Winds of Change - Summer 2017 - 31

Shafer
Powell

Another highlight has been mentorship
from ORISE scientists. Colleen Iversen,
who was my first point of contact, has been
my mentor, and that's been very important
in terms of all that I'm able to learn as I
work on different projects.
How has your experience so far
influenced your career plans? Based on

what I've learned at ORISE, I know I want
to continue working in data harvesting,
management, and curation. I don't think I
would have found that direction so soon
without my participation in the work at
the laboratory. I knew I wanted to gain
experience in environmental science, and
now I see the path for developing real
expertise. That could involve graduate
school at some point, but for now I'm in
the right place.

CARLOS JONES (POWELL); THOMAS PROFFEN (HOOD)

❚ AMERICAN CHEMICAL
SOCIETY (ACS) SCHOLARS
PROGRAM
Through ACS, students can find opportunities that help them get real-world experience
via internships and summer research
programs. Chartered by Congress with a
mission "to advance the broader chemistry
enterprise and its practitioners for the benefit
of Earth and its people," ACS is a nonprofit
with nearly 157,000 members. Key aspects of
its work are supporting future chemists,
enabling career development, advancing
science, and promoting diversity.
ACS publishes numerous scientific
journals and databases, convenes major
research conferences, and provides
educational, science policy, and career
programs in chemistry. This initiative
includes opportunities available through
the ACS Scholars Program, which provides
underrepresented undergraduate students
with scholarship and mentoring support.
The program awards renewable scholarships of up to $5,000 to qualified students.
aises.org

High school seniors and college freshmen,
sophomores, or juniors pursuing a college
degree in the chemical sciences or chemical
technology are eligible to apply.
ASK A PARTICIPANT
Taylor Hood earned a bachelor's degree in
chemistry with a forensic concentration at
Alabama A&M University (AAMU), where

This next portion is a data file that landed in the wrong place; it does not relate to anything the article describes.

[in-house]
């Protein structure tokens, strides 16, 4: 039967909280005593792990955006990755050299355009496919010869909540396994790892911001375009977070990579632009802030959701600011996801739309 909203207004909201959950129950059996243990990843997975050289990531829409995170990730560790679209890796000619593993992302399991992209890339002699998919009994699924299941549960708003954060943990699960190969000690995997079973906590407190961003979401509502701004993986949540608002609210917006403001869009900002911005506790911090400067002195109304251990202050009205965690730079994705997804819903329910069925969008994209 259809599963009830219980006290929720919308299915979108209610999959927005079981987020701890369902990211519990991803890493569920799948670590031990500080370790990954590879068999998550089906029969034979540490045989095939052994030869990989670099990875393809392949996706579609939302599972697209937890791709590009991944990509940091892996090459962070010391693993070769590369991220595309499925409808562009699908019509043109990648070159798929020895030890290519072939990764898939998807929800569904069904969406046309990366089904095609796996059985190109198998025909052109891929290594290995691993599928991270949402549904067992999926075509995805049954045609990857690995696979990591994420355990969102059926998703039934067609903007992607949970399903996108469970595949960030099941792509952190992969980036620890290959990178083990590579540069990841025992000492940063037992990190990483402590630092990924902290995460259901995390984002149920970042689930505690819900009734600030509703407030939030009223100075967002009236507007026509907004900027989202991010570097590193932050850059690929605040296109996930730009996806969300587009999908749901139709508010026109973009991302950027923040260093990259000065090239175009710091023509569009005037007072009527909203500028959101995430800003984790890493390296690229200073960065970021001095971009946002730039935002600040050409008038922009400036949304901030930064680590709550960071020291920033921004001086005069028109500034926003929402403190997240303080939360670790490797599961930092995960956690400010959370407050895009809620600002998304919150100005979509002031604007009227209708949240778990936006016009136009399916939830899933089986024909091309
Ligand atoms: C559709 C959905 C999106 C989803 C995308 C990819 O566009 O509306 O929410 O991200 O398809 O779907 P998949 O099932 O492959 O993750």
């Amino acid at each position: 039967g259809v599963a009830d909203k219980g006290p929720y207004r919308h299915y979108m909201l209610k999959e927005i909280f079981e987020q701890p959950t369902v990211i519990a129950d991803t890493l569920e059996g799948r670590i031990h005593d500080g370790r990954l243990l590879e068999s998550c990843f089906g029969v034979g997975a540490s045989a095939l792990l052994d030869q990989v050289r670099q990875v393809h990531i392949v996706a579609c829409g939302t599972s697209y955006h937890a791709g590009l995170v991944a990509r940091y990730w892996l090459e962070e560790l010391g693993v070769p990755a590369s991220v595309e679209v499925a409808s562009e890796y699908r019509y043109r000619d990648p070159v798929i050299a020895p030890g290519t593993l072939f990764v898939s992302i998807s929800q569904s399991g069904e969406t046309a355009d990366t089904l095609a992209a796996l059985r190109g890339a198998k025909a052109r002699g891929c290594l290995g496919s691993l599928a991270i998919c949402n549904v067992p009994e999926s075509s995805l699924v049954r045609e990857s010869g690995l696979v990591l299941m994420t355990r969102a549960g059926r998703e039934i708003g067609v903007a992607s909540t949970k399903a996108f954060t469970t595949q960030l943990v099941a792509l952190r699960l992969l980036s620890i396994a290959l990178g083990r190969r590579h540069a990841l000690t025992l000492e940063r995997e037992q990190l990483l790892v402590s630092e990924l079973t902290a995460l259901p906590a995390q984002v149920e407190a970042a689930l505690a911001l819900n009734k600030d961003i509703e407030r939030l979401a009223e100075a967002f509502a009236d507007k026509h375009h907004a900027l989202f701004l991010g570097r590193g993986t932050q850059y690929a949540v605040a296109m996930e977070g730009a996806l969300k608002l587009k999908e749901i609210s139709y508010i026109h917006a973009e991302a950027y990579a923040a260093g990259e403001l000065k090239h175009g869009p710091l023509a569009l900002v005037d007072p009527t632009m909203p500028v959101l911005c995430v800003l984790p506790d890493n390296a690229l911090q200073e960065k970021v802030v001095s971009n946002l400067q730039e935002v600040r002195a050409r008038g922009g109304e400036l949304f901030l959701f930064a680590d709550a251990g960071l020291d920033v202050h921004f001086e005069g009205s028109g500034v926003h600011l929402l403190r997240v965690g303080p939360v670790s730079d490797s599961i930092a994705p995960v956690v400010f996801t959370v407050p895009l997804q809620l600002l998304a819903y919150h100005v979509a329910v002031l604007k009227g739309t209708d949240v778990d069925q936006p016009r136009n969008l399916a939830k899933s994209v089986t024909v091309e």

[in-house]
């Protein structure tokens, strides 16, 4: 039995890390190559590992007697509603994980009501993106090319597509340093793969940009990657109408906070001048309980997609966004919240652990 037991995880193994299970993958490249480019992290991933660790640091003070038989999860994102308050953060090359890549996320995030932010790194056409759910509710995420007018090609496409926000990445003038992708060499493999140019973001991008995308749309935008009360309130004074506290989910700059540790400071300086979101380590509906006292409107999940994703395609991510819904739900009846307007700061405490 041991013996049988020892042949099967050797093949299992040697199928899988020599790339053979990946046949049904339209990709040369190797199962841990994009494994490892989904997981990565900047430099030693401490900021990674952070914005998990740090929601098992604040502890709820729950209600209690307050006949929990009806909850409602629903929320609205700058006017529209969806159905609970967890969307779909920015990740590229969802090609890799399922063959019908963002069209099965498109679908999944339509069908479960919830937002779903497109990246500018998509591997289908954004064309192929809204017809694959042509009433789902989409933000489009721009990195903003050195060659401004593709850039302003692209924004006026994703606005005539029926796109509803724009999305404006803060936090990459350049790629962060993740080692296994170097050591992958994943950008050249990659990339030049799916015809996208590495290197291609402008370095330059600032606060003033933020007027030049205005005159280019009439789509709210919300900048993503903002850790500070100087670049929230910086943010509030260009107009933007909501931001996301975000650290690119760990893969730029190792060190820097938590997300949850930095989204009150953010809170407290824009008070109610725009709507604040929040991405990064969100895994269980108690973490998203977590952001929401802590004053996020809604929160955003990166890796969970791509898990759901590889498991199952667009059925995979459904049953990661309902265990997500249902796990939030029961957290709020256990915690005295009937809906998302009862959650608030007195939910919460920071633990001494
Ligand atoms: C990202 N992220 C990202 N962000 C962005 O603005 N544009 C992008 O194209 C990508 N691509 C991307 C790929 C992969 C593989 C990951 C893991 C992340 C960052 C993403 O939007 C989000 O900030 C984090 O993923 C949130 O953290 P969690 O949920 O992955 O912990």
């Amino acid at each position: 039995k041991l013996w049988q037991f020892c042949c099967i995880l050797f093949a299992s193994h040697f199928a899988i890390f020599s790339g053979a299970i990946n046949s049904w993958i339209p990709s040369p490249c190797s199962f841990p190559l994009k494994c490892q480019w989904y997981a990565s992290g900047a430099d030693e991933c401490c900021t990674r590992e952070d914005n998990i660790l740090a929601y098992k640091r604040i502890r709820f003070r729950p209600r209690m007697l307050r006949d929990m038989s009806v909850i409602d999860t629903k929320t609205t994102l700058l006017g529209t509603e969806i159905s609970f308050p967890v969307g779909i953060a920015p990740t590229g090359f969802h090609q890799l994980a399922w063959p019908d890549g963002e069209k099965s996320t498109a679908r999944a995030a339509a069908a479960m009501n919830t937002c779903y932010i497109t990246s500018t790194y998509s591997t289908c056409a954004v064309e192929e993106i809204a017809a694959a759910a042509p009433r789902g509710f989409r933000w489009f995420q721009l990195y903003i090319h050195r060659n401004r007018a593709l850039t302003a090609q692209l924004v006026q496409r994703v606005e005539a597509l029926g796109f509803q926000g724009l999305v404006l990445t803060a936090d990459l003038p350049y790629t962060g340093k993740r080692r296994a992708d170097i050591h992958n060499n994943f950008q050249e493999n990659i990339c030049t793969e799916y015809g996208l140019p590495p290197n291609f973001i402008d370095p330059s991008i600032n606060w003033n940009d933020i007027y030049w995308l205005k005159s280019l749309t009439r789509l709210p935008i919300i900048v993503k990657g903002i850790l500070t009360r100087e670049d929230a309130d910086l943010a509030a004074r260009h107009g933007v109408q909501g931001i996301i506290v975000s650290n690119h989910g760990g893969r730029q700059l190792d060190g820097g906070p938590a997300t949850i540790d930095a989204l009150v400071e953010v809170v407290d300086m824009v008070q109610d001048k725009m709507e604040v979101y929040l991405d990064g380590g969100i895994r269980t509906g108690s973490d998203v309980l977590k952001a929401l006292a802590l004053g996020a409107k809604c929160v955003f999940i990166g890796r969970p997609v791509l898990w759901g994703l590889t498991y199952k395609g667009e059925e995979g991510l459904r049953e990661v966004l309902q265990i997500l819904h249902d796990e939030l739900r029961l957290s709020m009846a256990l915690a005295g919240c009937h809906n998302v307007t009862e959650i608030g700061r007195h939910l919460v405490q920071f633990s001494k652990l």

she graduated magna cum laude in 2012. She
went on to earn her master's in chemistry from
the University of Maryland, College Park, in
2015. Hood is a former ACS Scholars Program
participant with numerous other honors and
awards, including the ACS National Student
Leadership Award. She is now a production
editor for Chemical and Engineering News,
the ACS weekly magazine. We asked her how
ACS has supported her on her STEM path.
How did you become interested in a
STEM career, and how did you learn
about the opportunities available through
ACS? In high school I debated between an

undergraduate degree in physics or
chemistry. I was interested in seeing what
made things fall down, and in what made
them blow up! I decided on chemistry in my
senior year; I liked understanding the
building blocks of how different things are
made and fit together. I didn't learn about
ACS until I went to AAMU and a counselor
told me about the organization. I registered
as a freshman, and became an official ACS
member in 2009. Then I applied for and
received scholarship funding through ACS.

about being a female minority, coming from
a family that couldn't afford my education,
and having a disability that threatened to
hold me back. A lot of people say that if you
have seizures, you can't be in a lab at all. I told
the committee that nothing was going to stop
me - no matter what, I'm going to keep
pursuing chemistry.
After receiving the award, I was accepted
into the ACS Scholars Program and received
a renewable scholarship. As an ACS Scholar
I was assigned a mentor, received help and
support in applying for internships, and had
a network I could rely on when I had
questions. My mentor and other advisors
stayed in close contact with me even after I
graduated. In fact, once I started my
postgraduate work at the University of
Maryland, they asked me to join the ACS
Chemists with Disabilities Committee.
What kind of overall impact has ACS had
on your education and career path?

Without ACS, I don't think I could have kept
going with my education. My involvement in
the organization was the one thing that kept
me constantly able to persist, even when
things were difficult. I've met so many people
through ACS who continue to be a source of
community and support. And now, of course,
I work for ACS full time on Chemical and
Engineering News. I get to stay on top of
what's happening in my field. Sometimes I
even conduct experiments that are related to
articles, and then help make videos. It's fun,
challenging, and interesting.

How did your involvement with ACS
progress? In 2011, I received the Overcom-

What would you like our readers to know
about the kinds of opportunities you found
through ACS? First, it really helps to have a

ing Challenges Award from the ACS Women
Chemists Committee. I have epilepsy, a
seizure disorder. In my award essay I wrote

network of people in your field - that's
really important. Don't be afraid to ask for
guidance or encouragement. And don't hold

»

Taylor Hood during
her internship with
Los Alamos National
Laboratory in 2010

SUMMER 2017 * WINDS OF CHANGE 31


http://www.aises.org

Winds of Change - Summer 2017

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